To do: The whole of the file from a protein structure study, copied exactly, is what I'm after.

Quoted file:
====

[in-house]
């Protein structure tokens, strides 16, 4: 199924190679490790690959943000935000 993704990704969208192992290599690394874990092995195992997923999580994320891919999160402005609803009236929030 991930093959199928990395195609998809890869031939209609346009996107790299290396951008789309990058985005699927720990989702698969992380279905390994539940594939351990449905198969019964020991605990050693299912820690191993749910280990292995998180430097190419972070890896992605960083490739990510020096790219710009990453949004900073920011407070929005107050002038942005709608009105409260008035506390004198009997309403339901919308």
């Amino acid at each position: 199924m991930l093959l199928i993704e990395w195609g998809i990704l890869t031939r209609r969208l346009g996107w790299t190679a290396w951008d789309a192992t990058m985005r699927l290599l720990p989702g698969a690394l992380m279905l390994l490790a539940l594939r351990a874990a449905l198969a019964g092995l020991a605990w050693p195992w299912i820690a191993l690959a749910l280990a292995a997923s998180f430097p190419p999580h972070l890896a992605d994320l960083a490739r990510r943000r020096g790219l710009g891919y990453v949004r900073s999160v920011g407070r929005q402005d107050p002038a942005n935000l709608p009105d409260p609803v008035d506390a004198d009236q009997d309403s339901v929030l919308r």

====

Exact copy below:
[in-house]
């Protein structure tokens, strides 16, 4: 199924190679490790690959943000935000 993704990704969208192992290599690394874990092995195992997923999580994320891919999160402005609803009236929030 991930093959199928990395195609998809890869031939209609346009996107790299290396951008789309990058985005699927720990989702698969992380279905390994539940594939351990449905198969019964020991605990050693299912820690191993749910280990292995998180430097190419972070890896992605960083490739990510020096790219710009990453949004900073920011407070929005107050002038942005709608009105409260008035506390004198009997309403339901919308």
């Amino acid at each position: 199924m991930l093959l199928i993704e990395w195609g998809i990704l890869t031939r209609r969208l346009g996107w790299t190679a290396w951008d789309a192992t990058m985005r699927l290599l720990p989702g698969a690394l992380m279905l390994l490790a539940l594939r351990a874990a449905l198969a019964g092995l020991a605990w050693p195992w299912i820690a191993l690959a749910l280990a292995a997923s998180f430097p190419p999580h972070l890896a992605d994320l960083a490739r990510r943000r020096g790219l710009g891919y990453v949004r900073s999160v920011g407070r929005q402005d107050p002038a942005n935000l709608p009105d409260p609803v008035d506390a004198d009236q009997d309403s339901v929030l919308r």